Man found dead in car: He skipped doc for work

Man found dead in car: He skipped doc for work

SINGAPORE - He was supposed to see a doctor on Monday, but postponed the appointment to the next day to meet a client.

But Mr Lawrence Tan was found dead in his car in a Jurong West Avenue 5 carpark that day.

The New Paper reported on Tuesday that passers-by called the police after they found him slumped in his Toyota with the driver's door open.

Mr Tan's brother-in-law, Mr Jeffrey Sim, told TNP that Mr Tan, 40, had complained of chest pains before Monday and was advised by his wife, a sales assistant, to see a doctor.

But Mr Tan, an independent interior designer, postponed the medical appointment to meet a client instead.

Mr Sim, 30, said Mr Tan was a hardworking man who would do his best to fulfil a client's requests.

"And because he was his own boss and staff, he had to work doubly hard. That was probably why he was so tired," he said.

He added that Mr Tan would always put his family before anything else.

He was very close to his family and was a loving father to his eight-year-old son and seven-year-old daughter.

"Everywhere he went, he would take his kids along, unless he had to work," Mr Sim said.


Chinese evening daily Lianhe Wanbao reported that Mr Tan was an occasional smoker, but did not drink. He had hypertension that required medication to keep in check.

Mr Tan was found in the driver's seat with his feet still on the accelerator pedal at about noon. The engine was running.

TNP understands that when Mr Tan was found, he had died from heart failure.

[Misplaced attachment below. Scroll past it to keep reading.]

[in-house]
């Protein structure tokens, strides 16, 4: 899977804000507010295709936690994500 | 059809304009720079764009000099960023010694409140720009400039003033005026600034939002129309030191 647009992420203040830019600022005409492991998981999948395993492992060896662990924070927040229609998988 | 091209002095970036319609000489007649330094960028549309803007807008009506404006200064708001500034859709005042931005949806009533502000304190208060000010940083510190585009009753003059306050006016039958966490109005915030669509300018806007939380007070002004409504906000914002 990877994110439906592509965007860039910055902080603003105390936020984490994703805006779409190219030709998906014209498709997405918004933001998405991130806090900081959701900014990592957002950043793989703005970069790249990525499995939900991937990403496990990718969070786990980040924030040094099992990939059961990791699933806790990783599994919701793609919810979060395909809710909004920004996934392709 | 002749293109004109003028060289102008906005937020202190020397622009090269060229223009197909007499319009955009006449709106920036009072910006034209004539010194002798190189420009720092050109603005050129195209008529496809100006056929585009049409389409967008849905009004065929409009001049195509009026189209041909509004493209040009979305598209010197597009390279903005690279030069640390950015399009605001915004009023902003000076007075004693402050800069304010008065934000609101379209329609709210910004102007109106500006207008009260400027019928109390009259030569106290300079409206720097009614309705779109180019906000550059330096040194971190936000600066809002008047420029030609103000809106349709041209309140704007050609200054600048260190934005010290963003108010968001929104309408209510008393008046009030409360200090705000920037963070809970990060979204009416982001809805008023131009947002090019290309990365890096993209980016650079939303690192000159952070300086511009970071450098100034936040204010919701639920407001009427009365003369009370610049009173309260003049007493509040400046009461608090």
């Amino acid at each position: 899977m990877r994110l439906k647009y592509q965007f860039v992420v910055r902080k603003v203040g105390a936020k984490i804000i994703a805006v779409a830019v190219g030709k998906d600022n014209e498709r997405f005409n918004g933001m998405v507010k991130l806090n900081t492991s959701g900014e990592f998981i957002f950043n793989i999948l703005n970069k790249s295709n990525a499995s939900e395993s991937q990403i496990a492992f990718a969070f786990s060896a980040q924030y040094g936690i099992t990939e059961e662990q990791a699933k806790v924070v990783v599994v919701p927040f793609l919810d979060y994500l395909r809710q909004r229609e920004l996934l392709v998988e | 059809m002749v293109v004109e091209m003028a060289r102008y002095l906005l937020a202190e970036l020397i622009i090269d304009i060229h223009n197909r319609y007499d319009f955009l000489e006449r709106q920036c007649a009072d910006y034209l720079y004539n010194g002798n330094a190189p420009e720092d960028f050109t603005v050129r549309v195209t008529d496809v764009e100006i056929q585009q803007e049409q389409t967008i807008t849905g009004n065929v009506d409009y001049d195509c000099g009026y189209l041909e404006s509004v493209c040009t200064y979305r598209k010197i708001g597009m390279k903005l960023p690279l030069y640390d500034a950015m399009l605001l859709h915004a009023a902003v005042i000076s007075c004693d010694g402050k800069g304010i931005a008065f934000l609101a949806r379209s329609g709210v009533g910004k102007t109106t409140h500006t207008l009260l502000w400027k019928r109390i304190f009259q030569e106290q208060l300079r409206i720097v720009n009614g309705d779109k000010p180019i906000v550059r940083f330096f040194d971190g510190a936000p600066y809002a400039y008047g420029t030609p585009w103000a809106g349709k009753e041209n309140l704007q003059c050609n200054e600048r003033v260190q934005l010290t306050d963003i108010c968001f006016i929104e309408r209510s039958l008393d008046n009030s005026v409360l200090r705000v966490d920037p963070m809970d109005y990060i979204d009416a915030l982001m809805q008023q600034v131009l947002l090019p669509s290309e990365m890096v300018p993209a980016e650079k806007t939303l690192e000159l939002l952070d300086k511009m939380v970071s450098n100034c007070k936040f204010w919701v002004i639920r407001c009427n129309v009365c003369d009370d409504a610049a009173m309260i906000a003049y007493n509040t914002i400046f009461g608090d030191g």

His family knew about his death only when his body was en route to the mortuary.

They would also like to thank the passers-by for helping out and doing their part as citizens.

Don't be alarmed by flu cases

The public should not be alarmed by a cluster of influenza cases at a childcare centre in Pasir Ris, the Ministry of Health (MOH) said on Tuesday.

Eight children attending the Aces Montessori Kidz (Downtown East) were down with the flu and another 10 children had flu-like symptoms.

Two children were kept under observation for two days.

The other 16 either self-medicated or received outpatient treatment, MOH said. All of them are recovering.

MOH has advised the childcare centre on infection control measures.

There are three seasonal influenza strains that circulate in Singapore and throughout the world. These are influenza A (H1N1), influenza A (H3N2) and influenza B.

There has been no evidence to suggest an increase in the virulence of the influenza A (H1N1) virus, MOH said.

Influenza is generally a mild illness, though there may sometimes be complications such as pneumonia.

Anyone with symptoms such as fever, cough, headache, sore throat and muscle aches should see a doctor.

As far as possible, they should stay home and avoid crowded places. They should also ensure good personal hygiene.

Annual vaccination is advised for children between the ages of six months and five years, adults older than 65 and those with chronic illnesses.

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